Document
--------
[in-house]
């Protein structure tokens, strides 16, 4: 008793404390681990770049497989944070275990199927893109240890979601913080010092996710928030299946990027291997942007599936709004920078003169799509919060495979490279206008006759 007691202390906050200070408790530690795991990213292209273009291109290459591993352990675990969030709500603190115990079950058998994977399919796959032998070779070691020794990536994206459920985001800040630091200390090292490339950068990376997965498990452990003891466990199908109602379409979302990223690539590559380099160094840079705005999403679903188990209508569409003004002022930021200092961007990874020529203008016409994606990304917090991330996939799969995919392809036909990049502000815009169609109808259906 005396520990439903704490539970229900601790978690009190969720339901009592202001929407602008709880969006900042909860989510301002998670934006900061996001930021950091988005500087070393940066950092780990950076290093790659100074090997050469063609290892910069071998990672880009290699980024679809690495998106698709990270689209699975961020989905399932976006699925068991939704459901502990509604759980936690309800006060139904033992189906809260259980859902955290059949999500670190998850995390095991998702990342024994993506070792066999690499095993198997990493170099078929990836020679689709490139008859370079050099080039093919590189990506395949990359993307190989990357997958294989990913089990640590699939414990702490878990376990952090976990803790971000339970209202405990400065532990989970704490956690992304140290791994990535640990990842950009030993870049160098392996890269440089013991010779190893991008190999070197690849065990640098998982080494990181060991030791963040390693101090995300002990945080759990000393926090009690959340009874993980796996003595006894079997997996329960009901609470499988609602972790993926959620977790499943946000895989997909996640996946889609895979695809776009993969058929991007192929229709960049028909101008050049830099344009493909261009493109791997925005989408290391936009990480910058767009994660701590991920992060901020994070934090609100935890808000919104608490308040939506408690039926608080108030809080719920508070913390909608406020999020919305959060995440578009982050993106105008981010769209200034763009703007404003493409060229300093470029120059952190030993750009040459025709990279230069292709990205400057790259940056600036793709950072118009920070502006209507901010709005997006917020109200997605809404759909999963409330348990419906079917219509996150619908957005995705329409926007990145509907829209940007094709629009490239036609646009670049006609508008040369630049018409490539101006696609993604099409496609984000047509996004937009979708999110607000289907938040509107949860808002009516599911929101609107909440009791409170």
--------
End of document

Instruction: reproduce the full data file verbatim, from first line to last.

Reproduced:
[in-house]
């Protein structure tokens, strides 16, 4: 008793404390681990770049497989944070275990199927893109240890979601913080010092996710928030299946990027291997942007599936709004920078003169799509919060495979490279206008006759 007691202390906050200070408790530690795991990213292209273009291109290459591993352990675990969030709500603190115990079950058998994977399919796959032998070779070691020794990536994206459920985001800040630091200390090292490339950068990376997965498990452990003891466990199908109602379409979302990223690539590559380099160094840079705005999403679903188990209508569409003004002022930021200092961007990874020529203008016409994606990304917090991330996939799969995919392809036909990049502000815009169609109808259906 005396520990439903704490539970229900601790978690009190969720339901009592202001929407602008709880969006900042909860989510301002998670934006900061996001930021950091988005500087070393940066950092780990950076290093790659100074090997050469063609290892910069071998990672880009290699980024679809690495998106698709990270689209699975961020989905399932976006699925068991939704459901502990509604759980936690309800006060139904033992189906809260259980859902955290059949999500670190998850995390095991998702990342024994993506070792066999690499095993198997990493170099078929990836020679689709490139008859370079050099080039093919590189990506395949990359993307190989990357997958294989990913089990640590699939414990702490878990376990952090976990803790971000339970209202405990400065532990989970704490956690992304140290791994990535640990990842950009030993870049160098392996890269440089013991010779190893991008190999070197690849065990640098998982080494990181060991030791963040390693101090995300002990945080759990000393926090009690959340009874993980796996003595006894079997997996329960009901609470499988609602972790993926959620977790499943946000895989997909996640996946889609895979695809776009993969058929991007192929229709960049028909101008050049830099344009493909261009493109791997925005989408290391936009990480910058767009994660701590991920992060901020994070934090609100935890808000919104608490308040939506408690039926608080108030809080719920508070913390909608406020999020919305959060995440578009982050993106105008981010769209200034763009703007404003493409060229300093470029120059952190030993750009040459025709990279230069292709990205400057790259940056600036793709950072118009920070502006209507901010709005997006917020109200997605809404759909999963409330348990419906079917219509996150619908957005995705329409926007990145509907829209940007094709629009490239036609646009670049006609508008040369630049018409490539101006696609993604099409496609984000047509996004937009979708999110607000289907938040509107949860808002009516599911929101609107909440009791409170």